Source : Stuff
A biting sandfly enjoying a ”blood meal”.
Most outdoorsy types have a horror story.
New Zealand explorers were often driven to distraction, Maori in the South Island knew all about them, and European settlers apparently smothered themselves with rancid bacon fat as a deterrent.
Mine was at the head of the Hollyford, in Martins Bay, as clouds of beasties swirled so thick they got in my mouth.
Stunning Martins Bay, Fiordland. From here, the sandflies aren’t visible.
They tear at our skin, using saw-like barbs to widen tiny wounds, and suck our blood. (Really, that’s how they feed).
Yes, it’s the humble New Zealand blackfly, commonly known as the sandfly.
On occasion, the bites cause nasty swelling, itching, hives, and a general desire to scream.
At their worst, in the most intense sandfly-ridden spots of the West Coast, entomologists have recorded a bite rate of up to 1000-an-hour. In a couple of minutes, that could be hundreds of little bites, on your arms, neck, face, feet.
Sandflies, on a minute level, rip and tear the flesh to open the skin and access blood, using anti-coagulating qualities of saliva to feed. It’s histamine that causes the itching and swelling.
Entomologist Trevor Crosby is a co-author of an authoritative study of sandflies in the Fauna of New Zealand series for Landcare Research.
He said the name probably derives from Captain Cook’s reference to “mischievous animals” that caused pox-like ulcers in Dusky Sound in 1773.
Crosby has acted as human bait in the past to study sandfly bite rates.
Entomologist Trevor Crosby, who has acted as human sandfly bait in the name of science.
“It’s only the females that bite and there are three main species that bite humans. One of the species is throughout New Zealand, the other two species are only in the South Island, the ones that really bite.
“The worst biter, that’s Austrosimulium ungulatum, that’s not found in the North Island.
“What we complain about are the biting females.”
The head of a female New Zealand sandfly.
Ask anyone who has visited the West Coast of the South Island and they will probably have something to say about sandflies.
Crosby said sandflies evolved to prefer penguins as a “blood meal” (that’s the technical term) over humans but, in the absence of tasty penguins, sandflies are particularly attracted to people.
Entomologists don’t have enough information to explain this.
“I don’t know whether we are a preferred host. Individuals react differently. That probably indicates the scent of people and maybe their clothes and how much CO2 they give off.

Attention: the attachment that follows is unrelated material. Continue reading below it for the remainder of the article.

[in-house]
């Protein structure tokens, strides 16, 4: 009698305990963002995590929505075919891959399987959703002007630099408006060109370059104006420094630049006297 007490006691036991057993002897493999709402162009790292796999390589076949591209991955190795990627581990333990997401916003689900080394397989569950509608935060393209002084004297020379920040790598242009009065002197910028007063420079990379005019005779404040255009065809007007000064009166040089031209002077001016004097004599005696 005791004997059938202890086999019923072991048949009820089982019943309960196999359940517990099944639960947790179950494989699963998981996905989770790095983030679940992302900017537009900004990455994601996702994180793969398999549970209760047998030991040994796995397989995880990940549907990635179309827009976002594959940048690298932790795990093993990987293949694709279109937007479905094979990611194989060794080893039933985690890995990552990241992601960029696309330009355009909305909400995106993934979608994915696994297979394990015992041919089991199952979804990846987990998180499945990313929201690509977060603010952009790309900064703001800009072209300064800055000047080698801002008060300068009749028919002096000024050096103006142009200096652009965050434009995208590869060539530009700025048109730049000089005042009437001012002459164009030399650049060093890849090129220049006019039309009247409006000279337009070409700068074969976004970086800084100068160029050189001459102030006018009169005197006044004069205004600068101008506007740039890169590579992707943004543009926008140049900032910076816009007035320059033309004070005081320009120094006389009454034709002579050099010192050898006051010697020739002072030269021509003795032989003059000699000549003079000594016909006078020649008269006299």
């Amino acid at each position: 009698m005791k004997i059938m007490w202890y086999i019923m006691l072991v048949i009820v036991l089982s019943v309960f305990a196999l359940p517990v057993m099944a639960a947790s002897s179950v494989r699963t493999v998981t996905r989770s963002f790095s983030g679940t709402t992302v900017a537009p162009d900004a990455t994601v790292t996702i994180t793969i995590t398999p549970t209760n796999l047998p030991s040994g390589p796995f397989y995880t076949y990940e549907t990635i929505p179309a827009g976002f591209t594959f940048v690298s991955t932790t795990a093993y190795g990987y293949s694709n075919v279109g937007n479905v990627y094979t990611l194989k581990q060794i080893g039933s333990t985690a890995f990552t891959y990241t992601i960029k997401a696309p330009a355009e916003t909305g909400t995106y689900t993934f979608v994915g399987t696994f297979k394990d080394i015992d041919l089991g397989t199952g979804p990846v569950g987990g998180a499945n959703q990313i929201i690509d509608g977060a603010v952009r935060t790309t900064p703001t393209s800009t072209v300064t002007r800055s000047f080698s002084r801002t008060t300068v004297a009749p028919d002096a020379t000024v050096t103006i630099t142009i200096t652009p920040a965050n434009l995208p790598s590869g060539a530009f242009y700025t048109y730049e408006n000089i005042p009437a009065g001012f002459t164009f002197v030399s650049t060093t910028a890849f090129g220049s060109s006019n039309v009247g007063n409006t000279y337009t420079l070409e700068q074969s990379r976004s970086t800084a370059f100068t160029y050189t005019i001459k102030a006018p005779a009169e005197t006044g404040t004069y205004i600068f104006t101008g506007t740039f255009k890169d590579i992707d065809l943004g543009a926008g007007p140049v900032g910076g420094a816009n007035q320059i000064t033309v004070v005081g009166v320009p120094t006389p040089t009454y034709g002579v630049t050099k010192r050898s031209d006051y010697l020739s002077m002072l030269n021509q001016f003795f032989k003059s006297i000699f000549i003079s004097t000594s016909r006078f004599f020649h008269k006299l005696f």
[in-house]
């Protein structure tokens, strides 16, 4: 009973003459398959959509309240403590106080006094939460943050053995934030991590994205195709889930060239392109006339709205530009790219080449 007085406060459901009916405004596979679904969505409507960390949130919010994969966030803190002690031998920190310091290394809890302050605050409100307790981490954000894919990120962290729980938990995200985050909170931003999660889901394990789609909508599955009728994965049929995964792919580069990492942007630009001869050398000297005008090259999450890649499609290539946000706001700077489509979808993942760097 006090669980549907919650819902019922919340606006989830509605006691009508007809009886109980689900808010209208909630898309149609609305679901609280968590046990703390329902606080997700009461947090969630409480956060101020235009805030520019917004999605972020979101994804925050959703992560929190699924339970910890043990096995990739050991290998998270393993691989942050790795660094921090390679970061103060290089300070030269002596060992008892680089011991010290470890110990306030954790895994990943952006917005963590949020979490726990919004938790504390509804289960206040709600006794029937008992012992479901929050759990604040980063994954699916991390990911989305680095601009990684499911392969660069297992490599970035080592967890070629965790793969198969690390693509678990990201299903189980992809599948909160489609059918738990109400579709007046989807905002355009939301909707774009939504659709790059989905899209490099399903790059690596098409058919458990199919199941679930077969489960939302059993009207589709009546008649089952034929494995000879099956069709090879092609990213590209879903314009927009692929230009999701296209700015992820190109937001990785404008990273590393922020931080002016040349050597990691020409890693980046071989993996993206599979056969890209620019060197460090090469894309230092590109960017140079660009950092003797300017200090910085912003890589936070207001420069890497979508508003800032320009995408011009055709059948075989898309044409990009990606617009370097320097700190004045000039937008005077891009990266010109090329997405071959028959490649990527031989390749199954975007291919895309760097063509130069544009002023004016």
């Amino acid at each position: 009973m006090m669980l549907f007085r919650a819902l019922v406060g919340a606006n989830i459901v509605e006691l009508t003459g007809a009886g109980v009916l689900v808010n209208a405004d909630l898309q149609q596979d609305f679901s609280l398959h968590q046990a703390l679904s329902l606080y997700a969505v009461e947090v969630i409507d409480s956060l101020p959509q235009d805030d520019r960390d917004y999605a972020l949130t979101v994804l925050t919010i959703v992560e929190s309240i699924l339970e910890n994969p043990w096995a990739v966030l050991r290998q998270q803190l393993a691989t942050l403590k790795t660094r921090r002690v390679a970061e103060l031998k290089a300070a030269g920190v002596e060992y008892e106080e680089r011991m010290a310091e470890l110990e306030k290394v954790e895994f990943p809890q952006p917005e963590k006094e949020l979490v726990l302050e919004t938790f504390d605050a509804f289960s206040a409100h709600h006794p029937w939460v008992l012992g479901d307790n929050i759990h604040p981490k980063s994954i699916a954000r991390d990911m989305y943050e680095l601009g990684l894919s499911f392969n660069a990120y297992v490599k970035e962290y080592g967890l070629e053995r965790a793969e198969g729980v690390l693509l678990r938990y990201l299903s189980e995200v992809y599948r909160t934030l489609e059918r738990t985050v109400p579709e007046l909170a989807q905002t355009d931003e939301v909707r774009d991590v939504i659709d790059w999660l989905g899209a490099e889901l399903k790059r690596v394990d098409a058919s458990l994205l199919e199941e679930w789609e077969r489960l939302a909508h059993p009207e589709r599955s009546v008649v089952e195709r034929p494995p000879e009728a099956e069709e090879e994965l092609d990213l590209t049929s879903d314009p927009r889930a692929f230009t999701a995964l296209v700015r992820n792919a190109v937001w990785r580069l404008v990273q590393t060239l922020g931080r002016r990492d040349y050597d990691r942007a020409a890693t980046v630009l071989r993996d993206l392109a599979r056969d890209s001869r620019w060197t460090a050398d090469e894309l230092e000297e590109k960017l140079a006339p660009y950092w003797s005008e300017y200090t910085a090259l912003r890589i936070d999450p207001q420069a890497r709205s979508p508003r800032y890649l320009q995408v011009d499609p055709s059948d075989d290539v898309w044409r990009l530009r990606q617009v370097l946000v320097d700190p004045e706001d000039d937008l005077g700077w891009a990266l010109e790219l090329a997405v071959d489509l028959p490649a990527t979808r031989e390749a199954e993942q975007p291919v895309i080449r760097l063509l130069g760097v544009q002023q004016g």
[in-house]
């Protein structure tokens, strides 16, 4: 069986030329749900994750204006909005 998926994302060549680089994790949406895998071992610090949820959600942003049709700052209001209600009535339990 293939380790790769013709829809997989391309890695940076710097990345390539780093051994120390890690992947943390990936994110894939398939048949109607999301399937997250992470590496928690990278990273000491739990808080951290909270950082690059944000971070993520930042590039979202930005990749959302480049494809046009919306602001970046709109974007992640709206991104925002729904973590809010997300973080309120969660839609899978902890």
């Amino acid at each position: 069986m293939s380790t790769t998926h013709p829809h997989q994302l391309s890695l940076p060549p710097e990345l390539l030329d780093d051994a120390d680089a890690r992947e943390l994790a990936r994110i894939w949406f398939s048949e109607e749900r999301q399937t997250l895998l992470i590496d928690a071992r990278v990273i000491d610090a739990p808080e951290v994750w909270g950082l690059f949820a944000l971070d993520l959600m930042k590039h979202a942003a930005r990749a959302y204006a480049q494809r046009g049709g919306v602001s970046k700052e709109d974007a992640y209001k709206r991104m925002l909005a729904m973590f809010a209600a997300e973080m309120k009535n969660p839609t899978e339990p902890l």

“Again there’s a lot of mystery there as to what’s attracting them.
“Dark colours seem to be more attractive to them than light colours. I think what’s interesting is that a species comes to humans [but] where there are penguins we’ve stood there and watched the species fly straight past us to get to the penguin. They prefer penguins.”
People react differently, some people erupt in hives and intense itchiness, but – again – there have been very few studies on why humans react so differently to bites.
Using tiny claws and a proboscis-like mouth, sandflies stretch the skin to make it taut and use mandibles to tear and saw through the tightened skin. An anti-coagulant in their saliva helps the blood pool and histamine causes itching.
“What they inject into you causes a bit of numbness but it’s not as evolved as some overseas species that can bite and you don’t feel it. They have hooks that push the skin and use the mandibles to cut through.
“The New Zealand species is different. Once they’ve cut it they have these little spear-like little saw hooks to deepen the wound and make a little pool of blood. They need the blood to mature their eggs,” Crosby said.
Female West Coast sandfly claws. The scale bar is 0.2mm.
They can breed year-round, and in the early stages of their waterborne cycle, they help purify the surrounding water.
“We’re fortunate that they are not known to carry any diseases of humans. They are a pain but there’s no disease. There’s one disease, a malaria-like blood parasite, carried to the Fiordland crested penguin,” Crosby said.
There are many, but even the hardiest prophylactic often fails and, somehow, one of the insects gets into your tent, or your car.